One of the key things that auditors want to see in validation documents is traceability between features, tests of those features and the evidence that the tests were executed. Normally this is presented as a requirements specification, a set of test scripts which reference the specification and records that the test scripts were executed. For product management and for an auditor this provides assurance that you planned what you wanted to create, you developed acceptance criteria and you tested the results.

At TrialGrid we record our specifications as Issues in a GitLab repository and we reference the unique identifiers for these issues in our automated test scripts and in commit messages. I outlined this in our recent blog post. For this discussion the important thing to know is that for every Issue we have a summary page in our validation portal which pulls data from GitLab to display a description, history and links to requirements tests for that Issue.

What about traceability between bugs and bug-fixes?

We also use Issues to track bugs. Some bugs have a visual component and we will include tests that these issues are fixed as part of our automated requirement test scripts. These "Bug Issues" then have tracability from the Issue to the tests that show they are fixed just like a "Requirement Issue".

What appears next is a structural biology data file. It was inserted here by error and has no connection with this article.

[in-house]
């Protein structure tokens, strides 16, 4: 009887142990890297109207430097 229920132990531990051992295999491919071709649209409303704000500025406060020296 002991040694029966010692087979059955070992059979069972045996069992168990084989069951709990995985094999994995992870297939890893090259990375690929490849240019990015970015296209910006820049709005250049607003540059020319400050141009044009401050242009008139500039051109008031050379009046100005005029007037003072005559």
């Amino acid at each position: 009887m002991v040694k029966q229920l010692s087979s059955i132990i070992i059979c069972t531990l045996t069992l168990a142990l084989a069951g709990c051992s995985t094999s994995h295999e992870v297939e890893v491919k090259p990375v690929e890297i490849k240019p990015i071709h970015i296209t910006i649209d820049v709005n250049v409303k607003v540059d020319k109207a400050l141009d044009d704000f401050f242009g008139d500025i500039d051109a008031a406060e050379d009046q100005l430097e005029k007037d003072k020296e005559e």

However, not all bug fixes have a visual component so we would end up with some Issue pages with no hyperlink traceability to any proof that the bug had been fixed and tested.

Is this a big deal? In my experience, organizations don't provide this kind of traceability. Bug fixes are treated separately to requirements and references to bugs fixed go in the release notes. There may be a unit test that proves the bug was fixed but maintaining a traceability matrix between unit tests and bugs fixed is more work than anyone is looking for.

Still, it bothered us that there was this lack of traceability in our validation docs. In our unit testing code we would make reference to an issue. For example:

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# issue 1359 
def test_result_suffix_inactive_field(self): 
    """Diagnostic should generate one result for suffix when field is inactive""" 
    self.params["ignore_inactive"] = "false" 
    ...

With a comment like issue 1359 we were making reference to the issue - what we needed was a way to find these kinds of references and match them up with the pages in the validation docs with a hyperlink to the code.

Code is data

Our source code coverage analysis system already generates hyperlinked code listings which we include in our validation package. These listings allow us to create hyperlinks which will take the reader to an exact line of a particular file. What we needed was a way to read all our source code, identify the issue comments and make an association between an issue and the file and line where the issue is referenced.

Happily for us, python has good support for analysing source code so we were able to get this working in just a few hours. The end result is hyperlinks from an issue page:

Issue Summary

to the source code that exercises the issue:

Source Code Link

Summary

We don't expect that auditors will want to review the source code of unit tests but we think that providing traceability to bug fixes is useful and meets the needs of auditors who want to see evidence.

We're not yet done with improving traceability in our validation package. More on our ongoing efforts in a future blog post.